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nutrient fârmand Fr.: nutritif 1) Nourishing; providing nourishment or nutriment. From L. nutrientem, pr.p. of nutrire, → nourish. Fârmand, from present stem of fâridan, + -mand. |
nutriment fârâk Fr.: nourriture 1) Any substance or matter that, taken into a living organism, serves to sustain
it in its existence, promoting growth, replacing loss, and providing energy. From L. nutrimentum "nourishment; support," from nutrire, → nourish. Fârâk, from present stem of fâridan, → nourish, + -âk (as in xorâk, pušâk, etc.). |
nutrition fâreš Fr.: nutrition, alimentation 1) The act or process of nourishing or of being nourished. Verbal noun from L. nutrire, → nourish. |
nutritionist fârešgar Fr.: nutritioniste A person who is trained or expert in the science of nutrition. |
nutritive fârandé Fr.: nutritif, nourrissant 1) Serving to nourish; providing nutriment; nutritious. Adjective and agent noun from L. nutrire, → nourish. |
nyctalopia šabkuri (#) Fr.: nyctalopie Same as → night blindness; opposite of → hemeralopia. L.L. nyctalopia, from Gk. nukt, → night + al(aos) "blind" + -opia, akin to ope "view, look," ops "eye." Šabkuri, from šab, → night, + kuri "blindness," from kur, → blind. |
Nyquist formula disul-e Nyquist Fr.: formule de Nyquist The mean square noise voltage across a resistance in thermal equilibrium is four times the product of the resistance, Boltzmann's constant, the absolute temperature, and the frequency range within which the voltage is measured. → Johnson-Nyquist noise. Named after Harry Nyquist (1889-1976), a Swedish-born American physicist, who made important contributions to information theory. → Johnson-Nyquist noise; → formula. |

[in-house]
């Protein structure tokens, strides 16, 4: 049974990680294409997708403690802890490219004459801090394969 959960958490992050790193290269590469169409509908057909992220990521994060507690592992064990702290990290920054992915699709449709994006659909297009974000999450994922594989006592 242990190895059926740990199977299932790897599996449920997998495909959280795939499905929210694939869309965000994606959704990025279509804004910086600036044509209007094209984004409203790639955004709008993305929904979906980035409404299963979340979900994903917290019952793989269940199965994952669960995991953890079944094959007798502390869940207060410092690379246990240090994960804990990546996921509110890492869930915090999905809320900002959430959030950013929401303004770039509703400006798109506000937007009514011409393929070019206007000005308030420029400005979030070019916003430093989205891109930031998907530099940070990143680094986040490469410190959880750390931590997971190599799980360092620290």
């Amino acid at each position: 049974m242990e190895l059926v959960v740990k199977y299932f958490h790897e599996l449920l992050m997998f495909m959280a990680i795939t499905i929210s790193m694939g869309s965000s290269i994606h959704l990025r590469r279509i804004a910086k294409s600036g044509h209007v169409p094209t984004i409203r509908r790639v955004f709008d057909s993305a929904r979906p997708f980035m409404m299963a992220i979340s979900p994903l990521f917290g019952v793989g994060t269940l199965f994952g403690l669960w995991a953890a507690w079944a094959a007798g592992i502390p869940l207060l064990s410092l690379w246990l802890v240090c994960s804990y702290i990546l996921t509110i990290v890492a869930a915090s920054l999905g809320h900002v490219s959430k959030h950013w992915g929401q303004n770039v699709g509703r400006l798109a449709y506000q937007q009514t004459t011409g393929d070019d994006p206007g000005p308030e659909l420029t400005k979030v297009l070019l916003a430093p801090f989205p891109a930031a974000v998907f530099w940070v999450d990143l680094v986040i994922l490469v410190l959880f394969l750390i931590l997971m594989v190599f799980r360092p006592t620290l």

Nyquist frequency basâmad-e Nyquist Fr.: fréquence de Nyquist The highest frequency that can be determined in a Fourier analysis of a discrete sampling of data. → Nyquist formula; → frequency. |
Nyquist-Shannon sampling theorem farbin-e nemunân-giri-ye Nyquist-Shannon Fr.: théorème d'échantillonnage de Nyquist-Shannon The minimum number of resolution elements required to properly sample a signal, such as a star image, without causing erroneous effects known as aliasing. For electronic imaging, this number is generally taken as 2 pixels across the seeing disk diameter at the half intensity points. Also called → Shannon's sampling theorem and → sampling theorem. Named after Harry Nyquist (1889-1976), a Swedish-born American physicist, who made important contributions to information theory, and Claude Elwood Shannon (1916-2001), an American mathematician and pioneer of information theory; → theorem. |
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